Your Resting Heart Rate (RHR) is your heart rate upon waking in the morning, before you get out of bed and start your breakfast, shower and commute to work. Studies are now finding that your Resting Heart Rate is an indicator of your basic fitness level and a strong predictor of cardiovascular health.
Checking your Resting Heart Rate is a painless way to check your health. Upon waking for 3 consecutive mornings take your RHR. You need to determine heart beats per minute. You can do that by counting your heart beats for 10 seconds and multiplying that number by 6. Take your 3 different days’ numbers add them together and divide by 3. This will give you a Resting Heart Rate number. If you can”t accurately find your pulse a blood pressure monitor often reports heart beats per minute. The best results will be upon waking, if that is not possible make sure your rest quietly and de-stress for at least 15 minutes before determining your beats per minute.
Normal Adult Range is 60-80 Beats per Minute (bpm)
Athletes Range is 35-50 bpm
The better shape you are in the fewer beats per minute.
Your RHR tells you lots about your cardiovascular health. Having a high RHR is a risk factor independent of other risk factors such as; hypertension, diabetes, and smoking. So paying attention to our RHR while effortless in determining; is important.
Cardiovascular Disease (CVD) is the #1 killer in the United States for men and women in all ethnic groups. It is the leading cause of death for all Americans over the age of 35. Cardiovascular Disease kills 10 times more women every year than breast cancer. In the same way that women self-check their breast for lumps we should all do a quick RHR check monthly too. You not only want to keep your RHR number low but you also want to watch for increases in your RHR number which may be a sign that something isn”t working like it should.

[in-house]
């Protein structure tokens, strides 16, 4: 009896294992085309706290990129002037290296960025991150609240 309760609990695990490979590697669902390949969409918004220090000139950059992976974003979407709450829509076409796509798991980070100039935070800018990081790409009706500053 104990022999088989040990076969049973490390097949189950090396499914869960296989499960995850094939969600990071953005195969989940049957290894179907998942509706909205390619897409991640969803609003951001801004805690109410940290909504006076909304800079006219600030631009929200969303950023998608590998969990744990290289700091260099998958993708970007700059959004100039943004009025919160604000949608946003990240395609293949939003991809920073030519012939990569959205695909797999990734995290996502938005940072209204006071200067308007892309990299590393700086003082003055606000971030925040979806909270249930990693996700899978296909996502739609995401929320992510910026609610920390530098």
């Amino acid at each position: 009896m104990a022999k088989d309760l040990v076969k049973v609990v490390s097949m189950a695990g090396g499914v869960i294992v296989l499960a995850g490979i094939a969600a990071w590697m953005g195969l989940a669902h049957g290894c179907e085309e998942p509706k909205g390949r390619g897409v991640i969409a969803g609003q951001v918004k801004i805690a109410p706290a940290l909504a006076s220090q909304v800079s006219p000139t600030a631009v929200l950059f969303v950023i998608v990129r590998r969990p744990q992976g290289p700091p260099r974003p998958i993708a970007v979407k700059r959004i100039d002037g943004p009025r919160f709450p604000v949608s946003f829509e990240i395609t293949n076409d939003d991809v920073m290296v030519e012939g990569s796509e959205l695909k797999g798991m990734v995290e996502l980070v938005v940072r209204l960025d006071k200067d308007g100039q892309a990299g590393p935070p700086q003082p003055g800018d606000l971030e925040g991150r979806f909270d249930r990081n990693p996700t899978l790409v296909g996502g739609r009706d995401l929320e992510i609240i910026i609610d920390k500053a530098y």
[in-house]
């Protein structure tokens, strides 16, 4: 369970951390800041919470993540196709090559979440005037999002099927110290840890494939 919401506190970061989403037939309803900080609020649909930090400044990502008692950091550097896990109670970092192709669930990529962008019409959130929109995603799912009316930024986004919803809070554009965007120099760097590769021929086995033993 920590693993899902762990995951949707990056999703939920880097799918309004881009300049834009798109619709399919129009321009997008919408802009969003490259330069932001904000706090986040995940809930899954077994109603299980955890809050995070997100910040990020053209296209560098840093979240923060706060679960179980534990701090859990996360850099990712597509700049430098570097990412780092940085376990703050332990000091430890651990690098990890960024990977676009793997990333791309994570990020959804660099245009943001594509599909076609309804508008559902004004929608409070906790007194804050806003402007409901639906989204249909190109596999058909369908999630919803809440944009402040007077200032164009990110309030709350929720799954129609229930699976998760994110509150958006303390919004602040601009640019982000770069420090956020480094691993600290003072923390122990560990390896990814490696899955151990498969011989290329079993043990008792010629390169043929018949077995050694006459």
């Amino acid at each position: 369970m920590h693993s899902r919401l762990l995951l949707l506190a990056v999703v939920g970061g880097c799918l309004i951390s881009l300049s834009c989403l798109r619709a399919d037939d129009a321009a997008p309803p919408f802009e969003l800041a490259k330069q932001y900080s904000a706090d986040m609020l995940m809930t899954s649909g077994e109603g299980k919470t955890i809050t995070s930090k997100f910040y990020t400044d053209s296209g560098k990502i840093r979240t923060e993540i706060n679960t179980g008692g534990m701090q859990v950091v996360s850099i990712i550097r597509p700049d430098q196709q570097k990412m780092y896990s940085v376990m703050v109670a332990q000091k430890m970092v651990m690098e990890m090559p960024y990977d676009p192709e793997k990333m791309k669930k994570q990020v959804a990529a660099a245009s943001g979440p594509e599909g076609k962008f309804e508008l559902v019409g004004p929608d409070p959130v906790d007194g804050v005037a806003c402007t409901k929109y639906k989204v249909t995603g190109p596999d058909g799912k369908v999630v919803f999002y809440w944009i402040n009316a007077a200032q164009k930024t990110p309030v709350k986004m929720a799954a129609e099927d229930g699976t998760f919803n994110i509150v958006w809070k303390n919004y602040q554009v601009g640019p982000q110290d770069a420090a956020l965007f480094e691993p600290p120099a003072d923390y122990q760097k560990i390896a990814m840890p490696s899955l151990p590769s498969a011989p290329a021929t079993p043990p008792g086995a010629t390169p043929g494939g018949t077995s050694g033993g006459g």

Higher Resting Heart Rates can indicate atherosclerosis (hardening of the arteries) and also restrictions in the diameter of your blood vessels. When your heart is forced to work harder because of these two conditions it can wear out faster. Talk with your doctor for a RHR over 80.
Things that elevate your heart rate: smoking, exercise, caffeine, cold medications, stress, lack of activity, and weight.
The good news is your heart is a muscle! And muscles can be made stronger through exercise. Regular aerobic exercise will make your heart stronger and make it operate more efficiently. The American Heart Association recommends exercise that increases your heart rate between 50% and 75% of your maximum heart rate for 30 minutes most days of the week.
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